Remember that $ 5 painting by David Bowie? Have you ever wondered what this family piece of art is really worth?

The popularity and history of the artist is the most important element in determining the value

Last summer we told you a story where a David Bowie painting, bought at a thrift store for $ 5, sold for $ 108,120.

Have you ever wondered if something similar is lurking in your house?

See: David Bowie’s painting bought for five dollars in South River sets record, selling for over $ 100,000

Iconic David Bowie’s painting, titled DHead XLVI, set a world auction record for the artist. While stories of exciting discoveries are not common, they do happen.

How do you know if a legacy painting hidden in storage has a value? Before giving it away or selling it at a garage sale, do some research.

Canadian art experts and fine art auctioneers Cowley Abbott have met many art owners at their free appraisal events who are shocked to find they have a significant piece of work that is worth a lot of money .

“Valuable works of art can be found in the most unexpected places,” says Lydia Abbott, vice president of Cowley Abbott. “We often come across a significant piece of art that has been inherited or has been in a family home for many years without the owners knowing anything about the artist or the value of the work. ”

To explain why a specific work of art by an artist is more valuable than others and to make buying art accessible, Cowley Abbott shares tips and factors to consider when buying or purchasing. the sale of art.

When shopping for the first time, it is important to find out your style. Art is an investment, but it must create an emotional or personal connection and be pleasant to the eye. Stroll through an art museum to discover your preferences and explore a variety of styles, genres and mediums.

Consider the space and take action. You can fall in love with a room, but if it doesn’t suit your space, buying it can be impractical.

Establish a budget. Affordability, investment and future value are factors to consider. Auctions reflect the secondary market for an artist and may present realistic expectations for future resale, but like all investments, there is no guarantee that a given work will increase in value.

Do your research. Before buying, talk to a specialist and visit a few auctions, in person or online, as this helps to understand the buying process, market trends and the artists and works that are of interest to collectors. .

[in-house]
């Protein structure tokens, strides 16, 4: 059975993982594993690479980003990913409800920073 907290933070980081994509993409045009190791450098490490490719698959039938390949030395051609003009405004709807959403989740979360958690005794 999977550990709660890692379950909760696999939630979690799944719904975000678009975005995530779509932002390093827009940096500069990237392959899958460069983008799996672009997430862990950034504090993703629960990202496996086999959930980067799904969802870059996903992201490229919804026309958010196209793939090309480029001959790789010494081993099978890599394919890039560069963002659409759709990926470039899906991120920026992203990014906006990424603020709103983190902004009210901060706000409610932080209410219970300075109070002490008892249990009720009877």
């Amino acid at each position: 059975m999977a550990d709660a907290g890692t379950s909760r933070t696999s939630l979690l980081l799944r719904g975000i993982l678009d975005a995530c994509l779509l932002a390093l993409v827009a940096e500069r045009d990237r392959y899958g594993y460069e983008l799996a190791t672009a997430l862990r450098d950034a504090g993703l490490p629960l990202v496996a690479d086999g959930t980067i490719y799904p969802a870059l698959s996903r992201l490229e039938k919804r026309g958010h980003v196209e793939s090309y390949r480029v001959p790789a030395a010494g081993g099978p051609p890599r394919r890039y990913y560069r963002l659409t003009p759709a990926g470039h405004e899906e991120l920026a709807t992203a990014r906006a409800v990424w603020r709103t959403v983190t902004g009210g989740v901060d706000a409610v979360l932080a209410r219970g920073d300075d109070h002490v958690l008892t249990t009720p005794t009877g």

Understanding the aspects that impact value helps ensure that potential buyers or sellers get fair prices in the market. There are 10 key factors that help scholars determine value – what Cowley Abbott calls “the 10 commandments of art valuation”.

The popularity and history of the artist is the most important element in determining value.

The most popular subjects of an artist have greater value. A landscape from a member of the Group of Seven – which they are known for – will cost more than a still life.

Cut also plays a role. Larger works of art tend to be more expensive; Nevertheless; the value will generally decrease for oversized parts. Wall space is an important factor, marking very large art that is difficult to place and of less interest in the market.

Some mediums, such as an oil or acrylic canvas will often have an exponentially higher value. Works on paper, such as drawings, watercolors, and prints, offer a lower financial entry point and are a great option for new collectors who want to own an original or a print by a prominent artist.

Association: well-known works of art that have been presented in museums, exhibitions, important collections or books generally sell for more.

Period: a work of art from an artist’s “first period” will often be worth more.

Quality: an artist’s signature work that was created in his studio will often attract more interest and value than a quick pencil sketch that could have been done as a demonstration.

State: a damaged or poorly restored work of art tends to have a lower value than a work in perfect condition. Request a condition report to take into account future conservation or restoration requirements.

Scarcity can help increase the value of a work of art, but it can also mean a smaller pool of interest. For example, a rare sketch for a large painting would have increased the value; but scarcity can also have a negative effect, such as a floral still life by an artist famous for his abstractions. Both are rare, but can lead to very different valuations.

Fashion reflects the artists, schools and movements that are currently popular. For example, the 2016 release Maudie, the film about the life of painter Maud Lewis, skyrocketed the value of her work at auction, resulting in record sales.

These factors are guidelines for understanding the value and driving forces of market trends. For anyone curious to learn more about a painting, print or sculpture they own, Cowley Abbott offers complimentary, confidential, no-obligation preliminary auction evaluations by contacting [email protected]

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